C'est pô juste...
One of the most popular recent Franco-Belgian Comics
, created in 1992 by the Swiss cartoonist Philippe Chappuis, aka Zep
(as in Led Zeppelin
), tells the everyday life of the 8-year-old Titeuf and his buddies, specifically on their... confused views regarding the adults and the world. It frequently plays with the Children Are Innocent
trope: The kids are far more aware of sex, drugs and the like than the adults would believe, but almost always by Comically Missing the Point
, especially Titeuf himself. A translated version appeared for a short while in The Dandy
Titeuf provides examples of:
- Aerith and Bob: Titeuf (from "Tête d'Oeuf", "egghead", according to Word of God) versus the rest of the cast.
- All Men Are Perverts: This starts young. the fixation the boys have on the school nurse, for instance. Titeuf's "borrowing" a picture of his babysitter in a bathing costume.
- Animated Adaptation: A TV series and a movie.
- Anime Hair: Titeuf's blond lock, taking the Idiot Hair trope to a whole new level by being his only hair, and nearly as tall as his body.
- Asleep in Class: Though not asleep per se, the children are really, really bored in class, and it shows.
- Author Avatar: Titeuf's father strongly resembles Zep.
- Bowdlerise: On the TV series, the school nurse started out with overly large breasts, but for her season 3 redesign they were reduced to a normal size.
- Catch Phrase: C'est pô juste... (s'not fair...)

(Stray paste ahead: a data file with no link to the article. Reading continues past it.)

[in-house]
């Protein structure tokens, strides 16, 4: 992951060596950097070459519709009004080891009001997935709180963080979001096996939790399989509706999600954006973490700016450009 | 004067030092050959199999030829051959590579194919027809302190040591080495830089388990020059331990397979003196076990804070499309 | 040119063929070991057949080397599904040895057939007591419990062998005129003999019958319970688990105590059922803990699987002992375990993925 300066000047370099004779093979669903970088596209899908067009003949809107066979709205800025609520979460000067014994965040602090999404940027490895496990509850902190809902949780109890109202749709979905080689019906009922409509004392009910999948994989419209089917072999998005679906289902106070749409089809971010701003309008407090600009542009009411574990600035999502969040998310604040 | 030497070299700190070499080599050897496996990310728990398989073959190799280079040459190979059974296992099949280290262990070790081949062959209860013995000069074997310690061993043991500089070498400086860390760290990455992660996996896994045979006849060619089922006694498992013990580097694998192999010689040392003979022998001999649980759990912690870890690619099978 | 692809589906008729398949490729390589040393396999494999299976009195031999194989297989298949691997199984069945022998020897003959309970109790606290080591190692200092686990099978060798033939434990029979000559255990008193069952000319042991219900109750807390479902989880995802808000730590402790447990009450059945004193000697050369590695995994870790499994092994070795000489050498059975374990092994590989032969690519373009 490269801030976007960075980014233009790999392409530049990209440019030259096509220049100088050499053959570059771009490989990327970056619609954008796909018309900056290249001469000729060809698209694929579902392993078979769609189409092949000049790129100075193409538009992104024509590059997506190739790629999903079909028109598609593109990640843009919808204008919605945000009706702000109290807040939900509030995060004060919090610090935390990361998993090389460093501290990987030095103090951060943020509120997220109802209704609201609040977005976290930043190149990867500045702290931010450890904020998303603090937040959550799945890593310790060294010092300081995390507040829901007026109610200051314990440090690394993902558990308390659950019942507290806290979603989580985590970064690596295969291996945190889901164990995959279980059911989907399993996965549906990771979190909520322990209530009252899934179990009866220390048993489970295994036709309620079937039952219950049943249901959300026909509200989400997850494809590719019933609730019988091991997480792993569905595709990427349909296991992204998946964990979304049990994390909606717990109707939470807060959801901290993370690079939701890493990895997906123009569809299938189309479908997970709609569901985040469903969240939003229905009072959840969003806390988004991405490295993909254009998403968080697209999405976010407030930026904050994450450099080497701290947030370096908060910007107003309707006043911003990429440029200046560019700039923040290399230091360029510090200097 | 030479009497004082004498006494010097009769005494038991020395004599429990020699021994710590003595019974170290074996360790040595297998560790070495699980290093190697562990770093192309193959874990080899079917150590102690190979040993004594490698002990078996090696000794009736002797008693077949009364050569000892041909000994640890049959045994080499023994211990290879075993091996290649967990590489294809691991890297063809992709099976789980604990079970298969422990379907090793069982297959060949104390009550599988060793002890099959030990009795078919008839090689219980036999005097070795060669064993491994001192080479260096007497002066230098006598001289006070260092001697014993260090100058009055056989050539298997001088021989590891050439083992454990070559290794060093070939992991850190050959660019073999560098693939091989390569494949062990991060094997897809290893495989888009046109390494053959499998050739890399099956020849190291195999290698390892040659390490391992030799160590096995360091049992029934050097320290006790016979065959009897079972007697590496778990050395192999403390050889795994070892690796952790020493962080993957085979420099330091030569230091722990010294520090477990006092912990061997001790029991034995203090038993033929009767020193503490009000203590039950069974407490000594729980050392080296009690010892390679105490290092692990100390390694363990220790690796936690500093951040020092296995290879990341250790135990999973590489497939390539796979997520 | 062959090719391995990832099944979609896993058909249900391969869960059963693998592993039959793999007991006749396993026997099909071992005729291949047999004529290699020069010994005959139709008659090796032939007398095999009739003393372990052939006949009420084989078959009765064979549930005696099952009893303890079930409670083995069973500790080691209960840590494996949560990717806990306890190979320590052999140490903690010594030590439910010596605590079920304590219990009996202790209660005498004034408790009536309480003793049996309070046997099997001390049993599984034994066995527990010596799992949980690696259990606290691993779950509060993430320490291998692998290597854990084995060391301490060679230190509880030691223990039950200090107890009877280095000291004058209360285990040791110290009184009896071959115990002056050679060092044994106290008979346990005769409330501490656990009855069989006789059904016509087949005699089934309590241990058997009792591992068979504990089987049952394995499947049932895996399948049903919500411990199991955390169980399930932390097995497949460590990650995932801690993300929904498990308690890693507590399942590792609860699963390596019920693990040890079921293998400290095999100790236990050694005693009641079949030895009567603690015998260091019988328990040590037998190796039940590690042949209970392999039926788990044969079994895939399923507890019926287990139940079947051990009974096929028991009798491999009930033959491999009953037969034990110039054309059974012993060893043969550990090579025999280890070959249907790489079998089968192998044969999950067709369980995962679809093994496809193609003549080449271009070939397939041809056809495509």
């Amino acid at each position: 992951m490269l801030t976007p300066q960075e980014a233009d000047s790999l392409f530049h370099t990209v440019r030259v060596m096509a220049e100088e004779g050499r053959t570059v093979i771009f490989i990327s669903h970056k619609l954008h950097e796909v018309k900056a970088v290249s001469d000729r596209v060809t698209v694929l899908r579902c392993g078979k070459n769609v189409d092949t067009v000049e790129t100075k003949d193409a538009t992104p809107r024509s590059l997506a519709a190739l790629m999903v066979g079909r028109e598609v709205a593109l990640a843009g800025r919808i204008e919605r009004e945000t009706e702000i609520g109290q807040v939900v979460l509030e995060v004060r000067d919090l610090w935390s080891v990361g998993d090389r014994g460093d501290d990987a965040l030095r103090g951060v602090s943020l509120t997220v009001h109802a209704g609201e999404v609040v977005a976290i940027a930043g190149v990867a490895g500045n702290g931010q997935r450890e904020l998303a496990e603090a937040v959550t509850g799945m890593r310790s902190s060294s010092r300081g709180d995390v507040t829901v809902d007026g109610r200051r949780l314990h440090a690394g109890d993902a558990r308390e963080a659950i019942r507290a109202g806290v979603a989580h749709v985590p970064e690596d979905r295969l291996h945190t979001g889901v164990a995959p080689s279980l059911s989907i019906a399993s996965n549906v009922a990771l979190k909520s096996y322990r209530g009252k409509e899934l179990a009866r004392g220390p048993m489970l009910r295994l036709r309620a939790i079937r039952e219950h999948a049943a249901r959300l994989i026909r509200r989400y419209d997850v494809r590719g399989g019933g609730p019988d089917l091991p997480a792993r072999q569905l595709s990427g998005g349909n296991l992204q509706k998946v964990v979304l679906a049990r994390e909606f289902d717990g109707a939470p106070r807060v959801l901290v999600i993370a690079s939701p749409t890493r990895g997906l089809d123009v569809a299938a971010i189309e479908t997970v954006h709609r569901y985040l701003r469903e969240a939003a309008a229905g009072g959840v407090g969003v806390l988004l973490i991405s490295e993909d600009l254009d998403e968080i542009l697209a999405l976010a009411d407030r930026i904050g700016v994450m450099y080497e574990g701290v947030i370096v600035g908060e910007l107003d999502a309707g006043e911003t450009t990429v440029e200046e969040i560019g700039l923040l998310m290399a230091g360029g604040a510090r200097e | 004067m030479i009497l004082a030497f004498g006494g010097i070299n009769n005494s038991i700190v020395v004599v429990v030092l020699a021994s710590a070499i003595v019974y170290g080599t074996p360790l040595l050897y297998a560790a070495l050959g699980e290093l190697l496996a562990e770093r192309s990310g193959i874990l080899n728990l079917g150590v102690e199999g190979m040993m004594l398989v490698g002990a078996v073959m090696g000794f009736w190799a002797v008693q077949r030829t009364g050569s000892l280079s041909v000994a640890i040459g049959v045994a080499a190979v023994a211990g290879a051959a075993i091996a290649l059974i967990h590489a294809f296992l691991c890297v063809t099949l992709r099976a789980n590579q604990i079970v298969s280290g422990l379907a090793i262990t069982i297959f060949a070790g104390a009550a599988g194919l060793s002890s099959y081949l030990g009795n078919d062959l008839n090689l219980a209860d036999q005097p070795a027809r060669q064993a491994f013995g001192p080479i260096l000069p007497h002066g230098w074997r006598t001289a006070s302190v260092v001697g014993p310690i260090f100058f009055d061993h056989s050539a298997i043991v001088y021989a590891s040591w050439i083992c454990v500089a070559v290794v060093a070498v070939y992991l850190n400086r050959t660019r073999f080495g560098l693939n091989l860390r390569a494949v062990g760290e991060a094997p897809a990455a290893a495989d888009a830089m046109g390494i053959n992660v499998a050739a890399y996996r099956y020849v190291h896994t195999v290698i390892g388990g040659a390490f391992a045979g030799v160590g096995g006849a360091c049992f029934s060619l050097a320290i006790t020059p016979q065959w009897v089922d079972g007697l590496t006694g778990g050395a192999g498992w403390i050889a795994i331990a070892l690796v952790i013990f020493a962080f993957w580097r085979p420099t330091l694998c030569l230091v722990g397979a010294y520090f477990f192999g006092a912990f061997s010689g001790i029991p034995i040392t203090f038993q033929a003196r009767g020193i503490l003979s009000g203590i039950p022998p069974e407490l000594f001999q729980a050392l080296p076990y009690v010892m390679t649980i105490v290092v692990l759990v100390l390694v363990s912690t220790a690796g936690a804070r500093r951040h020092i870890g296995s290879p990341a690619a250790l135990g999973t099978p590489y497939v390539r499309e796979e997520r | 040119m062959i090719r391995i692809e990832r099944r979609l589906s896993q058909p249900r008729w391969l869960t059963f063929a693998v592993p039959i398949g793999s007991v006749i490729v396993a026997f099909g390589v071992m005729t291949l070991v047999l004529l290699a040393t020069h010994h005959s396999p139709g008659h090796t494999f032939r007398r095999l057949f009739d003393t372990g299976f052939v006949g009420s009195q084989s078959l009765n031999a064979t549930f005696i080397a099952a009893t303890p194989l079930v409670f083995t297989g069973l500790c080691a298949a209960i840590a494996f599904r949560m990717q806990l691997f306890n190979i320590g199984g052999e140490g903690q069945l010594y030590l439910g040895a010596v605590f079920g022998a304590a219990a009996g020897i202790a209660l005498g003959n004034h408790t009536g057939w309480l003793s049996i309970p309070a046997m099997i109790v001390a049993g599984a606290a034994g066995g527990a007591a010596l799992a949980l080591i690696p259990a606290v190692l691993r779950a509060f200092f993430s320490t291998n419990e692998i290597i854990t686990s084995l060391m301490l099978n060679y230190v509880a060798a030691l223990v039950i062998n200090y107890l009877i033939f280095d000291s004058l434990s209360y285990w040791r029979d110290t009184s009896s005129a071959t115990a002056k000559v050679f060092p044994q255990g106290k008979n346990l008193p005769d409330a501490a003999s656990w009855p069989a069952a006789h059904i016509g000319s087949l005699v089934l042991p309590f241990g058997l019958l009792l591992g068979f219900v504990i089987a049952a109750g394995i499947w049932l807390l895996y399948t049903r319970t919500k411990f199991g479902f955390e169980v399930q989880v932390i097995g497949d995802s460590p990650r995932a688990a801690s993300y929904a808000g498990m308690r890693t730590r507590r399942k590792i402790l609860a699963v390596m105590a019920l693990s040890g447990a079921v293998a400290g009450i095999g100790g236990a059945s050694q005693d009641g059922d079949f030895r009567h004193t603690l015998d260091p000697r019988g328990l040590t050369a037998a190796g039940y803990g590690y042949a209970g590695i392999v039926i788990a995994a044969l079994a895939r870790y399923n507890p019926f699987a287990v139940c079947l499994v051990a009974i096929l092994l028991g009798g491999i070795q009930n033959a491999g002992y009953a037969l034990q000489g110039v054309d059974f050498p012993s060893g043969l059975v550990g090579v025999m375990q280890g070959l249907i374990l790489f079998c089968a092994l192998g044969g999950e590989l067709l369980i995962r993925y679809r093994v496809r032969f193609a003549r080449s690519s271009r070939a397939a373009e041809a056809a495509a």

- Children Are Innocent: As already mentioned, Double Subverted.
- Cluster F-Bomb
- Deliberately Monochrome: The first volume.
- The Disease That Shall Not Be Named: The infestation of headlice in the school. When Titeuf hears that kids with lice will be sent home for treatment, he sets about getting some. He gets sent to the school nurse instead.
- Early Installment Weirdness : The first few volumes (the very first one in particular) are considerably Darker and Edgier (maybe Hotter and Sexier ?) than the later ones. In fact, their boldness can be downright disturbing. The first album is also the only one in black and white.
- Everyone Calls Him Barkeep: Titeuf's parents are only addressed as such, but the trope is generally averted with the other adults.
- Five-Man Band
- From the Mouths of Babes
- Hospital Hottie: The busty school nurse.
- Kids Are Cruel
- Known Only by Their Nickname: Dumbo, named for her big nose and ears.
- Limited Wardrobe: Averted for one scene in the movie where Nadia wears a white shirt instead of her usual black and Titeuf accidentally gets black ink on it.
- Love Letter Lunacy: In the movie, Titeuf thinks his parents are seperating because his mother found his love letter to Nadia and thought it was from a secret admirer of hers.
- No Sympathy: Zigzagged in the movie. Tituef accidentally gets Nadia and himself in trouble and sent to the principal's office for passing notes in class. The principal takes pity on Titeuf when he mentions his parents are currently seperated and lets him off, but he doesn't even bother hearing Nadia's side of the story and punishes her.
- Oddball in the Series: "Nadia gets married" is full story about Titeuf getting jealous over Nadia's boyfriend.
- Precocious Crush: Titeuf toward Nadia.
- School Nurse: the strikingly-poitrine'd "Double-Airbags", whose embonpoint stops all conversation as she walks past.
- Stern Teacher
- Vitriolic Best Buds
- Vomit Indiscretion Shot: Hervé, aka "Vomito", as this as his hat.